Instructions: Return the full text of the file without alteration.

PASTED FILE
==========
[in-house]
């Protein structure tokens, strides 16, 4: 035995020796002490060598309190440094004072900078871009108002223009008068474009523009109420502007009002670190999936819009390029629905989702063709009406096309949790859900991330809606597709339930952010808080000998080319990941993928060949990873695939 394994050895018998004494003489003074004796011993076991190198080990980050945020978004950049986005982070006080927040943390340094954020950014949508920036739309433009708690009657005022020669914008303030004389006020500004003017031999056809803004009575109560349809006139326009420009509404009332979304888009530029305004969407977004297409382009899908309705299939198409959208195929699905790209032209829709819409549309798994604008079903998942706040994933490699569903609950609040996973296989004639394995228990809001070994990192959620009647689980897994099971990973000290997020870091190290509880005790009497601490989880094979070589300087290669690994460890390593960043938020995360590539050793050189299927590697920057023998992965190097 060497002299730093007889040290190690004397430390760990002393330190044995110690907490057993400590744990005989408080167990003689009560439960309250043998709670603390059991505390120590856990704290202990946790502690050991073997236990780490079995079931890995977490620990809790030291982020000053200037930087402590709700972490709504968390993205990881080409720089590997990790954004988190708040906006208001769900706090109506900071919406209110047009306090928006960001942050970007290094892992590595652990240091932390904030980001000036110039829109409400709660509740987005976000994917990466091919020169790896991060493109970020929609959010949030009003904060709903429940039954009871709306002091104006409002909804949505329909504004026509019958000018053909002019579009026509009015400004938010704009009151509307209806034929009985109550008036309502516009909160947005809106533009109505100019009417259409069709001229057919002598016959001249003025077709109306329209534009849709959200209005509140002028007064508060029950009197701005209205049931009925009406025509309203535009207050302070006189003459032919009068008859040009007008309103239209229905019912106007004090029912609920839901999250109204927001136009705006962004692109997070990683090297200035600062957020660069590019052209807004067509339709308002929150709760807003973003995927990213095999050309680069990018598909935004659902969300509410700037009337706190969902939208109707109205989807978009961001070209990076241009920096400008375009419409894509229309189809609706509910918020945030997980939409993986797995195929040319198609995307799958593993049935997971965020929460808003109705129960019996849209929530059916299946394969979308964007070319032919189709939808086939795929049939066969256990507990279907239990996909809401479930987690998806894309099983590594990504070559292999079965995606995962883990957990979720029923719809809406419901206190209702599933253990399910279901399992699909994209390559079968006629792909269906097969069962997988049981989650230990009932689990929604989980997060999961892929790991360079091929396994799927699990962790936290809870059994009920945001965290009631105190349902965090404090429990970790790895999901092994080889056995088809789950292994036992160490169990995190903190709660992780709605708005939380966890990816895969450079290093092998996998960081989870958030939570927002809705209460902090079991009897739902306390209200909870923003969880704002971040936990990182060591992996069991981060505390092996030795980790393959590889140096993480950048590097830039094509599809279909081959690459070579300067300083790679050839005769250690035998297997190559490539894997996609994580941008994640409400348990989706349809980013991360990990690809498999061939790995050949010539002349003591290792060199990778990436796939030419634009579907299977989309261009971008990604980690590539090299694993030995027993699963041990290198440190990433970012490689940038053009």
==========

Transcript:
[in-house]
């Protein structure tokens, strides 16, 4: 035995020796002490060598309190440094004072900078871009108002223009008068474009523009109420502007009002670190999936819009390029629905989702063709009406096309949790859900991330809606597709339930952010808080000998080319990941993928060949990873695939 394994050895018998004494003489003074004796011993076991190198080990980050945020978004950049986005982070006080927040943390340094954020950014949508920036739309433009708690009657005022020669914008303030004389006020500004003017031999056809803004009575109560349809006139326009420009509404009332979304888009530029305004969407977004297409382009899908309705299939198409959208195929699905790209032209829709819409549309798994604008079903998942706040994933490699569903609950609040996973296989004639394995228990809001070994990192959620009647689980897994099971990973000290997020870091190290509880005790009497601490989880094979070589300087290669690994460890390593960043938020995360590539050793050189299927590697920057023998992965190097 060497002299730093007889040290190690004397430390760990002393330190044995110690907490057993400590744990005989408080167990003689009560439960309250043998709670603390059991505390120590856990704290202990946790502690050991073997236990780490079995079931890995977490620990809790030291982020000053200037930087402590709700972490709504968390993205990881080409720089590997990790954004988190708040906006208001769900706090109506900071919406209110047009306090928006960001942050970007290094892992590595652990240091932390904030980001000036110039829109409400709660509740987005976000994917990466091919020169790896991060493109970020929609959010949030009003904060709903429940039954009871709306002091104006409002909804949505329909504004026509019958000018053909002019579009026509009015400004938010704009009151509307209806034929009985109550008036309502516009909160947005809106533009109505100019009417259409069709001229057919002598016959001249003025077709109306329209534009849709959200209005509140002028007064508060029950009197701005209205049931009925009406025509309203535009207050302070006189003459032919009068008859040009007008309103239209229905019912106007004090029912609920839901999250109204927001136009705006962004692109997070990683090297200035600062957020660069590019052209807004067509339709308002929150709760807003973003995927990213095999050309680069990018598909935004659902969300509410700037009337706190969902939208109707109205989807978009961001070209990076241009920096400008375009419409894509229309189809609706509910918020945030997980939409993986797995195929040319198609995307799958593993049935997971965020929460808003109705129960019996849209929530059916299946394969979308964007070319032919189709939808086939795929049939066969256990507990279907239990996909809401479930987690998806894309099983590594990504070559292999079965995606995962883990957990979720029923719809809406419901206190209702599933253990399910279901399992699909994209390559079968006629792909269906097969069962997988049981989650230990009932689990929604989980997060999961892929790991360079091929396994799927699990962790936290809870059994009920945001965290009631105190349902965090404090429990970790790895999901092994080889056995088809789950292994036992160490169990995190903190709660992780709605708005939380966890990816895969450079290093092998996998960081989870958030939570927002809705209460902090079991009897739902306390209200909870923003969880704002971040936990990182060591992996069991981060505390092996030795980790393959590889140096993480950048590097830039094509599809279909081959690459070579300067300083790679050839005769250690035998297997190559490539894997996609994580941008994640409400348990989706349809980013991360990990690809498999061939790995050949010539002349003591290792060199990778990436796939030419634009579907299977989309261009971008990604980690590539090299694993030995027993699963041990290198440190990433970012490689940038053009």